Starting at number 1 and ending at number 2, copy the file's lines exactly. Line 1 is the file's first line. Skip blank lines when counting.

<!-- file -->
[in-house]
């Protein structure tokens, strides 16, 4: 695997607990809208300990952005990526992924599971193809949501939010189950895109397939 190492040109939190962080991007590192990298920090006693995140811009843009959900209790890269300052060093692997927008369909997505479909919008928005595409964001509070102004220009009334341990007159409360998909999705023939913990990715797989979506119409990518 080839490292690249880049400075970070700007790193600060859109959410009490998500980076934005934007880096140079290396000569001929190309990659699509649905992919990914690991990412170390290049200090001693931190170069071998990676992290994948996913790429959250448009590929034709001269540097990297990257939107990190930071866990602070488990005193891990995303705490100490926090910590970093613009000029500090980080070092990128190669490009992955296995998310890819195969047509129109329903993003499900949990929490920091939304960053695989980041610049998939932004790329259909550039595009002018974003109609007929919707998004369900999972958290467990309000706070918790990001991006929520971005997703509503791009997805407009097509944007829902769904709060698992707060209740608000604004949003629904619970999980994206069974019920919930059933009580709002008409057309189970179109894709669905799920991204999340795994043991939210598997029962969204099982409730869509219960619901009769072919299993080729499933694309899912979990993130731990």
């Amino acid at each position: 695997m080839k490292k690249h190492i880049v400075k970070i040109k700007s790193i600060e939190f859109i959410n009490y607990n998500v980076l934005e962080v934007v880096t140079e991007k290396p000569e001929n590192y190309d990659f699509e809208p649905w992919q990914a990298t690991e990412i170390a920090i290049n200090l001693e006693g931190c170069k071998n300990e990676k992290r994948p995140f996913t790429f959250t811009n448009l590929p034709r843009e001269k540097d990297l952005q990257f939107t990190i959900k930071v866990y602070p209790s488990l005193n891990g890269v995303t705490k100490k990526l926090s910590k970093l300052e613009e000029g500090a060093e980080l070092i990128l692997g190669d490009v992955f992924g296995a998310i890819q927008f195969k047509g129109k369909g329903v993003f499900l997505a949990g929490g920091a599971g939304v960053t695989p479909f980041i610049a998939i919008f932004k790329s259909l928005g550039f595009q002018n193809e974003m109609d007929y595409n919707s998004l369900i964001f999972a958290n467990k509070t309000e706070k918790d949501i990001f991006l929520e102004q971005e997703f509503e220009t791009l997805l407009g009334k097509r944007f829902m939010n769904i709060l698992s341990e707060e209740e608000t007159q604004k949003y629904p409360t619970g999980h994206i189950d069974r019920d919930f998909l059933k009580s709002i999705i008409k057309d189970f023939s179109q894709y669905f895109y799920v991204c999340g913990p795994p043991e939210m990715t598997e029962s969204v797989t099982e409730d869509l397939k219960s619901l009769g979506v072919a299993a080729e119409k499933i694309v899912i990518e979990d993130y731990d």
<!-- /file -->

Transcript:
[in-house]
């Protein structure tokens, strides 16, 4: 695997607990809208300990952005990526992924599971193809949501939010189950895109397939 190492040109939190962080991007590192990298920090006693995140811009843009959900209790890269300052060093692997927008369909997505479909919008928005595409964001509070102004220009009334341990007159409360998909999705023939913990990715797989979506119409990518 080839490292690249880049400075970070700007790193600060859109959410009490998500980076934005934007880096140079290396000569001929190309990659699509649905992919990914690991990412170390290049200090001693931190170069071998990676992290994948996913790429959250448009590929034709001269540097990297990257939107990190930071866990602070488990005193891990995303705490100490926090910590970093613009000029500090980080070092990128190669490009992955296995998310890819195969047509129109329903993003499900949990929490920091939304960053695989980041610049998939932004790329259909550039595009002018974003109609007929919707998004369900999972958290467990309000706070918790990001991006929520971005997703509503791009997805407009097509944007829902769904709060698992707060209740608000604004949003629904619970999980994206069974019920919930059933009580709002008409057309189970179109894709669905799920991204999340795994043991939210598997029962969204099982409730869509219960619901009769072919299993080729499933694309899912979990993130731990």